A youthful exodus from the church?

What a time to be alive! We are living in a period in history where a generation has chosen to question everything from political views held by their parents, to what they are allowed or not allowed to do, basically everything that seems to in any little way control their behaviours and/or mannerisms. And true to their character they do not blush at the challenge of questioning religion.

As one born smack dab at the start of this new wild generation brought together by technology, I have been swamped with all sorts of ideas. My views on a myriad of things are as fluid as sexuality in modern times; it changes all the time. So, gun to my head. Do I believe in religion? No. Am I spiritual? Again, it changes all the time.

Like most young people struggling to come to terms with this reality, we find that money talks too loudly, in virtually every aspect of our lives. I believe we have grown up in an era where everyone has grown so economically inclined to the extent that they’d do anything to get money, including religions. I mean, look at the case of the lead preacher of Salvation Healing Ministry pastor Kanyari, who had Kenyan rapper Nyashinski make a reference about him in his song, saying “walisema nimepotea kaa zile mbegu watu walipanda na Kanyari.”

About nine years ago, Kanyari was caught in the act, performing fake miracles using potassium permanganate, which turns purple when dissolved in water, by Nyali MP Mohamed Ali (Jicho Pevu) – then an investigative reporter at KTN. The expose threw him off balance taking cover and wishing time would erase from our minds his exploits.

Last year, however, Kanyari emerged telling gullible followers that he will reward anyone with Kes30,000 if they made a Kes500 offering (panda mbegu).

Other approaches by pastors and self-declared bishops fleecing unsuspecting followers exists and they all make it very hard for many to believe in religion when this is the kind of spiritual experience one is exposed to.

Similarly, I’ve heard of a case of a friend, who of course with our obvious child-like inquisition asked the parents why innocent children were being killed in wars in Syria. To which the parents replied, “hiyo ni maneno ya Mungu, usijali kuihusu.” That’s God’s plans, don’t worry about them.

Such easy answers might have served in a different era, where information was scarce, but today, we are confronted not only with the brutality of the world, but with very little perspective on what to make of them. My friend couldn’t reconcile what a harmless baby could have done to deserve such kind of death. So away went his faith, in a ‘non-caring’ being.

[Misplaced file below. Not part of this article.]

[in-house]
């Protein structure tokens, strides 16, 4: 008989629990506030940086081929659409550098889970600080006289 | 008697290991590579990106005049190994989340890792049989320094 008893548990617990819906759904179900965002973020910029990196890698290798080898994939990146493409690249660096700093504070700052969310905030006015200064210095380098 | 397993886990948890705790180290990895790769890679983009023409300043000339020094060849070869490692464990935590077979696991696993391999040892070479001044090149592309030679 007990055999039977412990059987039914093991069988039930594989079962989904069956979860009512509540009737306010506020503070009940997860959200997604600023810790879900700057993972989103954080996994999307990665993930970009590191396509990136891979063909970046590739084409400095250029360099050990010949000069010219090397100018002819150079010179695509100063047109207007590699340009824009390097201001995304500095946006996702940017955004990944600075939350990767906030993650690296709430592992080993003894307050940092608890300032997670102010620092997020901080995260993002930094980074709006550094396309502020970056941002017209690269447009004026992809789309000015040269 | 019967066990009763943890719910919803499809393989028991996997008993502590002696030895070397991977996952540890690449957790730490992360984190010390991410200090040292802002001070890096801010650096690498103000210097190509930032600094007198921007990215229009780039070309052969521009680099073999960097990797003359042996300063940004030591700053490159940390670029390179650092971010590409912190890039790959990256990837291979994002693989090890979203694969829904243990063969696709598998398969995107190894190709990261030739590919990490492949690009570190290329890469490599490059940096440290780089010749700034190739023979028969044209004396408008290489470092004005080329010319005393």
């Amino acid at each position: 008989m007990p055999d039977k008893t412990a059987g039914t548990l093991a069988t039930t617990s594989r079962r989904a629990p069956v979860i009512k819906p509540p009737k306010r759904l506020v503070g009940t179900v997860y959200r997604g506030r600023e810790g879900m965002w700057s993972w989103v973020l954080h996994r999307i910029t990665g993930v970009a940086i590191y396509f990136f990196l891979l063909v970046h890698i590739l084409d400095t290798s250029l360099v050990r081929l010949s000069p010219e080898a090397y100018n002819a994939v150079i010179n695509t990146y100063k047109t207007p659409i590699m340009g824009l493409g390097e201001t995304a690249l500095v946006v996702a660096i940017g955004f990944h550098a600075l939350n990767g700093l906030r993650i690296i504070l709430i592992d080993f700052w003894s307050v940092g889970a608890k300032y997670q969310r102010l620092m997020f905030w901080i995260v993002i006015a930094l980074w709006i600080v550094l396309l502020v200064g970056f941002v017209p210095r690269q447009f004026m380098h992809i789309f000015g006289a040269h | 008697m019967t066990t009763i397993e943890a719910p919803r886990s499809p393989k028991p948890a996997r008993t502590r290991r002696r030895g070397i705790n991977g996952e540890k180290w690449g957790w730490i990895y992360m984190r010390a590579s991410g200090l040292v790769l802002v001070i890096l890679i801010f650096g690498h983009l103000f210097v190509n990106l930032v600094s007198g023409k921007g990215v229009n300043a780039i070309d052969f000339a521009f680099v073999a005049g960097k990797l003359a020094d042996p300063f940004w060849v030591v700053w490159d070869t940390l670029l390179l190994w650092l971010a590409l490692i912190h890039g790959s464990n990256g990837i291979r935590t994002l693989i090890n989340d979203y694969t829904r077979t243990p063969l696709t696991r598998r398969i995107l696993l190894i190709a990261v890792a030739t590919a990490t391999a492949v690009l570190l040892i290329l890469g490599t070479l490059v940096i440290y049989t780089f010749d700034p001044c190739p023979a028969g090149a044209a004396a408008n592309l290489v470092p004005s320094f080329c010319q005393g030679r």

It is pretty sad actually, for most of this kind of youth, that life in itself has gotten us to a point where we have had to question what was basically considered the cannons of existence. A belief in a God, a constant will to live and a hope in a better future. Indeed, true to Francis Imbuga’s words, “Now we have nothing to look forward to. We have killed our past, and are busy killing our future.”

But even in all this despair still springs the ardent believers, who have been taught to look at the world with closed suspicion. The faithful one. The trusting one. The ones who know what it means to love without ceasing and to believe without seeing. Today, these are rare rather than norm, the sole carriers of the spiritual word. Be it the Bible or the Quran.

Some of them attest to their faith by stating the fact that various prophecies that were mentioned in the Bible are coming to pass in this day and age and that this very denial of religions and deity are signs of this great end.

It scares me to an extent, I feel to a level, there’s no way it’s just mere coincidence that some things happen just the way a human wrote it at some point in time. There is an uncanny resemblance of the scenes of fear gospel everywhere, from the tornados and earthquakes, floods and severe droughts, which might just also be due to climate change. There has to be something else going on that is beyond our comprehension.

Others I have encountered in faith are those who have learned the inadequacy of their flesh, and their smallness in the grand scheme of things. They simply peg it to the fact that the experiences they’ve encountered in their lives haven’t just been the flick of a thumb, or the resilience of a human being. That there has to be something on the other side. This especially for people of faith who have had a deep experience like losing their loved ones. It seems to become paramount to believe in this extraterrestrial being just to have that comfort in their heart that their loved ones are in a safe and better place. Hope that they too will pass gently into the night. The kindling of mankind.

Today, like it has been since time immemorial, there are young religious people and young atheists. However, there’s one thing they share. The common agreement that religion has been superseded by a sense of spirituality; the closeness we feel to ourselves that is deeper than mere self-love, it has to be a connection to something powerful, yet unnamed.

Our separation from the church has more to do with the practice of the extremist believers. As Mahatma Gandhi said, Christians are so unlike Christ.

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